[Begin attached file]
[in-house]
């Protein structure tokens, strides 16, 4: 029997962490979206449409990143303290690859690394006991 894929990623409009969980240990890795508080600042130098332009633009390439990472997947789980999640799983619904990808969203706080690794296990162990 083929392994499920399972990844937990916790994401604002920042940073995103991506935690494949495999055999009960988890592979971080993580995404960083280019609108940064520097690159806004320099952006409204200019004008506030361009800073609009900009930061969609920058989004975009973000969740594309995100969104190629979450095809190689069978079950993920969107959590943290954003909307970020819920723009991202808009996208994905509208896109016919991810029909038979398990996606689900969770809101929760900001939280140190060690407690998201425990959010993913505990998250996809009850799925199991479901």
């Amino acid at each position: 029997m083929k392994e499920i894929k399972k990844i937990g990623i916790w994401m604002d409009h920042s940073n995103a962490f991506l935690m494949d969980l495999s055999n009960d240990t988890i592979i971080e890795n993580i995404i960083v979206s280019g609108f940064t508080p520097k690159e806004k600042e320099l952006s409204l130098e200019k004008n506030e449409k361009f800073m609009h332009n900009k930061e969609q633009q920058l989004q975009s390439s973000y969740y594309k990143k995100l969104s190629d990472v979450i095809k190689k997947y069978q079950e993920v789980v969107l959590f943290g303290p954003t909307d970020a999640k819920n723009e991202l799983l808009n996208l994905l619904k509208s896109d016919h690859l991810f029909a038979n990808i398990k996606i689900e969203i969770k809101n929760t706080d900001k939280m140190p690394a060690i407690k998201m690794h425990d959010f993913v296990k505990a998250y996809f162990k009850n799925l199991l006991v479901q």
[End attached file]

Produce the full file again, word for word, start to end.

[in-house]
């Protein structure tokens, strides 16, 4: 029997962490979206449409990143303290690859690394006991 894929990623409009969980240990890795508080600042130098332009633009390439990472997947789980999640799983619904990808969203706080690794296990162990 083929392994499920399972990844937990916790994401604002920042940073995103991506935690494949495999055999009960988890592979971080993580995404960083280019609108940064520097690159806004320099952006409204200019004008506030361009800073609009900009930061969609920058989004975009973000969740594309995100969104190629979450095809190689069978079950993920969107959590943290954003909307970020819920723009991202808009996208994905509208896109016919991810029909038979398990996606689900969770809101929760900001939280140190060690407690998201425990959010993913505990998250996809009850799925199991479901």
């Amino acid at each position: 029997m083929k392994e499920i894929k399972k990844i937990g990623i916790w994401m604002d409009h920042s940073n995103a962490f991506l935690m494949d969980l495999s055999n009960d240990t988890i592979i971080e890795n993580i995404i960083v979206s280019g609108f940064t508080p520097k690159e806004k600042e320099l952006s409204l130098e200019k004008n506030e449409k361009f800073m609009h332009n900009k930061e969609q633009q920058l989004q975009s390439s973000y969740y594309k990143k995100l969104s190629d990472v979450i095809k190689k997947y069978q079950e993920v789980v969107l959590f943290g303290p954003t909307d970020a999640k819920n723009e991202l799983l808009n996208l994905l619904k509208s896109d016919h690859l991810f029909a038979n990808i398990k996606i689900e969203i969770k809101n929760t706080d900001k939280m140190p690394a060690i407690k998201m690794h425990d959010f993913v296990k505990a998250y996809f162990k009850n799925l199991l006991v479901q």